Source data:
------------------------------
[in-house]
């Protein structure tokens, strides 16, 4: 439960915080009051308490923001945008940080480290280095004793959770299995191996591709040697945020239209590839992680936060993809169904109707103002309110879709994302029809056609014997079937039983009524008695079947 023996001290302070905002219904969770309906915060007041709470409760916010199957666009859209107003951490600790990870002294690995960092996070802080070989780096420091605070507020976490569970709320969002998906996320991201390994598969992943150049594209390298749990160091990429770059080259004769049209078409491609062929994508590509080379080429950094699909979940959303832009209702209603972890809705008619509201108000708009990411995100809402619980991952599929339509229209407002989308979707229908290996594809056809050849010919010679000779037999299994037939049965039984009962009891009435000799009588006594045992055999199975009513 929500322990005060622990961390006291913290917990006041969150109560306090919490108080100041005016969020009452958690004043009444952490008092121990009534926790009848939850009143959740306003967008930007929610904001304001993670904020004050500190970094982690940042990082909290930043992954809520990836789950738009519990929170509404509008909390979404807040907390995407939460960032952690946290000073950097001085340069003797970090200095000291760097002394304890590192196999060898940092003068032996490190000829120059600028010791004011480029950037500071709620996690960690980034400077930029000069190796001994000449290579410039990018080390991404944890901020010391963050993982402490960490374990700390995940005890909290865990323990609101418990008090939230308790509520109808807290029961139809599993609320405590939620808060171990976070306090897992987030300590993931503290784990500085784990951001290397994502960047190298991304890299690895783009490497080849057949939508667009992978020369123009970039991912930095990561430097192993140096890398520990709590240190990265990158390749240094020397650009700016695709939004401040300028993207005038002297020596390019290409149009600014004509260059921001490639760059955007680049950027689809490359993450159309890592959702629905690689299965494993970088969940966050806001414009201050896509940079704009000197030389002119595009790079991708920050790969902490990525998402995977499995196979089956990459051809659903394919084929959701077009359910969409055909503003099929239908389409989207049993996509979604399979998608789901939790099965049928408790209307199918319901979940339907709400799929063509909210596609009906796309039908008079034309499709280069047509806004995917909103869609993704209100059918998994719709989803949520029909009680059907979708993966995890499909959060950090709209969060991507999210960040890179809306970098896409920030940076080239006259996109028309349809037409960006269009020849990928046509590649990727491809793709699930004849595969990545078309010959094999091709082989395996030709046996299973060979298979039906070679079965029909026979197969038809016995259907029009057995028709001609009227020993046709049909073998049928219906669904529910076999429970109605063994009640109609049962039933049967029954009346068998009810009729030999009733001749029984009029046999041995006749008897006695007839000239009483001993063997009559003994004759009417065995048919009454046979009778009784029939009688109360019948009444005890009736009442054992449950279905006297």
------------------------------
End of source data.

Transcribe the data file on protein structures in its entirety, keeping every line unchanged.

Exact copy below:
[in-house]
């Protein structure tokens, strides 16, 4: 439960915080009051308490923001945008940080480290280095004793959770299995191996591709040697945020239209590839992680936060993809169904109707103002309110879709994302029809056609014997079937039983009524008695079947 023996001290302070905002219904969770309906915060007041709470409760916010199957666009859209107003951490600790990870002294690995960092996070802080070989780096420091605070507020976490569970709320969002998906996320991201390994598969992943150049594209390298749990160091990429770059080259004769049209078409491609062929994508590509080379080429950094699909979940959303832009209702209603972890809705008619509201108000708009990411995100809402619980991952599929339509229209407002989308979707229908290996594809056809050849010919010679000779037999299994037939049965039984009962009891009435000799009588006594045992055999199975009513 929500322990005060622990961390006291913290917990006041969150109560306090919490108080100041005016969020009452958690004043009444952490008092121990009534926790009848939850009143959740306003967008930007929610904001304001993670904020004050500190970094982690940042990082909290930043992954809520990836789950738009519990929170509404509008909390979404807040907390995407939460960032952690946290000073950097001085340069003797970090200095000291760097002394304890590192196999060898940092003068032996490190000829120059600028010791004011480029950037500071709620996690960690980034400077930029000069190796001994000449290579410039990018080390991404944890901020010391963050993982402490960490374990700390995940005890909290865990323990609101418990008090939230308790509520109808807290029961139809599993609320405590939620808060171990976070306090897992987030300590993931503290784990500085784990951001290397994502960047190298991304890299690895783009490497080849057949939508667009992978020369123009970039991912930095990561430097192993140096890398520990709590240190990265990158390749240094020397650009700016695709939004401040300028993207005038002297020596390019290409149009600014004509260059921001490639760059955007680049950027689809490359993450159309890592959702629905690689299965494993970088969940966050806001414009201050896509940079704009000197030389002119595009790079991708920050790969902490990525998402995977499995196979089956990459051809659903394919084929959701077009359910969409055909503003099929239908389409989207049993996509979604399979998608789901939790099965049928408790209307199918319901979940339907709400799929063509909210596609009906796309039908008079034309499709280069047509806004995917909103869609993704209100059918998994719709989803949520029909009680059907979708993966995890499909959060950090709209969060991507999210960040890179809306970098896409920030940076080239006259996109028309349809037409960006269009020849990928046509590649990727491809793709699930004849595969990545078309010959094999091709082989395996030709046996299973060979298979039906070679079965029909026979197969038809016995259907029009057995028709001609009227020993046709049909073998049928219906669904529910076999429970109605063994009640109609049962039933049967029954009346068998009810009729030999009733001749029984009029046999041995006749008897006695007839000239009483001993063997009559003994004759009417065995048919009454046979009778009784029939009688109360019948009444005890009736009442054992449950279905006297």